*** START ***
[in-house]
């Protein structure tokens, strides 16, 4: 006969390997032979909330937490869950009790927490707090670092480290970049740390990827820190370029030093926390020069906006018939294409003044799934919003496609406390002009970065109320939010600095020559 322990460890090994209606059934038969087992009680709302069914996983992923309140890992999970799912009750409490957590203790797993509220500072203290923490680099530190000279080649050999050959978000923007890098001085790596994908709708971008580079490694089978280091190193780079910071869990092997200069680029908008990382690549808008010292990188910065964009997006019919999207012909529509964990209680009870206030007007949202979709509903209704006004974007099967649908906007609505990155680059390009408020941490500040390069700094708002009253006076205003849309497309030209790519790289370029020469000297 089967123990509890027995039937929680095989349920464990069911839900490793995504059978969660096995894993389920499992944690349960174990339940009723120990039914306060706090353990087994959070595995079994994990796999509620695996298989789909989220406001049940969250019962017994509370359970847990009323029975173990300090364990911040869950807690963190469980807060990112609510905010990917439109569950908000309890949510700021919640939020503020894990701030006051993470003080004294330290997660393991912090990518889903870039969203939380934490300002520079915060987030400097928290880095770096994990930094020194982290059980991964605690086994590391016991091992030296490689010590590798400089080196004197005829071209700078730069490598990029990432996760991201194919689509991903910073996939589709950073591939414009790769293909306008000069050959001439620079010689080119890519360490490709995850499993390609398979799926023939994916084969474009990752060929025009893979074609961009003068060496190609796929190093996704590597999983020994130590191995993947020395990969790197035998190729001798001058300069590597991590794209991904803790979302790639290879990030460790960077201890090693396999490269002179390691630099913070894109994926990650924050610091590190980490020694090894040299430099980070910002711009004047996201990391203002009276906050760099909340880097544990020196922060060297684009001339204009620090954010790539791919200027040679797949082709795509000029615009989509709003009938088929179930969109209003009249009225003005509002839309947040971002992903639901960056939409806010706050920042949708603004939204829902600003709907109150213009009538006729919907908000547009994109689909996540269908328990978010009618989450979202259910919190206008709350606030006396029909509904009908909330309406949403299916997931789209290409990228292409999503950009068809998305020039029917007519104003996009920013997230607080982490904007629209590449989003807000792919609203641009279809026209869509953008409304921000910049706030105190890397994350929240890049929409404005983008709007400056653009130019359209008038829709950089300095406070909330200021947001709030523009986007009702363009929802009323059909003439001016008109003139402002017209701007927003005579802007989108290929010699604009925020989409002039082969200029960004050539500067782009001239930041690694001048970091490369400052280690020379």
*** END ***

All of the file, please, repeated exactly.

[in-house]
């Protein structure tokens, strides 16, 4: 006969390997032979909330937490869950009790927490707090670092480290970049740390990827820190370029030093926390020069906006018939294409003044799934919003496609406390002009970065109320939010600095020559 322990460890090994209606059934038969087992009680709302069914996983992923309140890992999970799912009750409490957590203790797993509220500072203290923490680099530190000279080649050999050959978000923007890098001085790596994908709708971008580079490694089978280091190193780079910071869990092997200069680029908008990382690549808008010292990188910065964009997006019919999207012909529509964990209680009870206030007007949202979709509903209704006004974007099967649908906007609505990155680059390009408020941490500040390069700094708002009253006076205003849309497309030209790519790289370029020469000297 089967123990509890027995039937929680095989349920464990069911839900490793995504059978969660096995894993389920499992944690349960174990339940009723120990039914306060706090353990087994959070595995079994994990796999509620695996298989789909989220406001049940969250019962017994509370359970847990009323029975173990300090364990911040869950807690963190469980807060990112609510905010990917439109569950908000309890949510700021919640939020503020894990701030006051993470003080004294330290997660393991912090990518889903870039969203939380934490300002520079915060987030400097928290880095770096994990930094020194982290059980991964605690086994590391016991091992030296490689010590590798400089080196004197005829071209700078730069490598990029990432996760991201194919689509991903910073996939589709950073591939414009790769293909306008000069050959001439620079010689080119890519360490490709995850499993390609398979799926023939994916084969474009990752060929025009893979074609961009003068060496190609796929190093996704590597999983020994130590191995993947020395990969790197035998190729001798001058300069590597991590794209991904803790979302790639290879990030460790960077201890090693396999490269002179390691630099913070894109994926990650924050610091590190980490020694090894040299430099980070910002711009004047996201990391203002009276906050760099909340880097544990020196922060060297684009001339204009620090954010790539791919200027040679797949082709795509000029615009989509709003009938088929179930969109209003009249009225003005509002839309947040971002992903639901960056939409806010706050920042949708603004939204829902600003709907109150213009009538006729919907908000547009994109689909996540269908328990978010009618989450979202259910919190206008709350606030006396029909509904009908909330309406949403299916997931789209290409990228292409999503950009068809998305020039029917007519104003996009920013997230607080982490904007629209590449989003807000792919609203641009279809026209869509953008409304921000910049706030105190890397994350929240890049929409404005983008709007400056653009130019359209008038829709950089300095406070909330200021947001709030523009986007009702363009929802009323059909003439001016008109003139402002017209701007927003005579802007989108290929010699604009925020989409002039082969200029960004050539500067782009001239930041690694001048970091490369400052280690020379």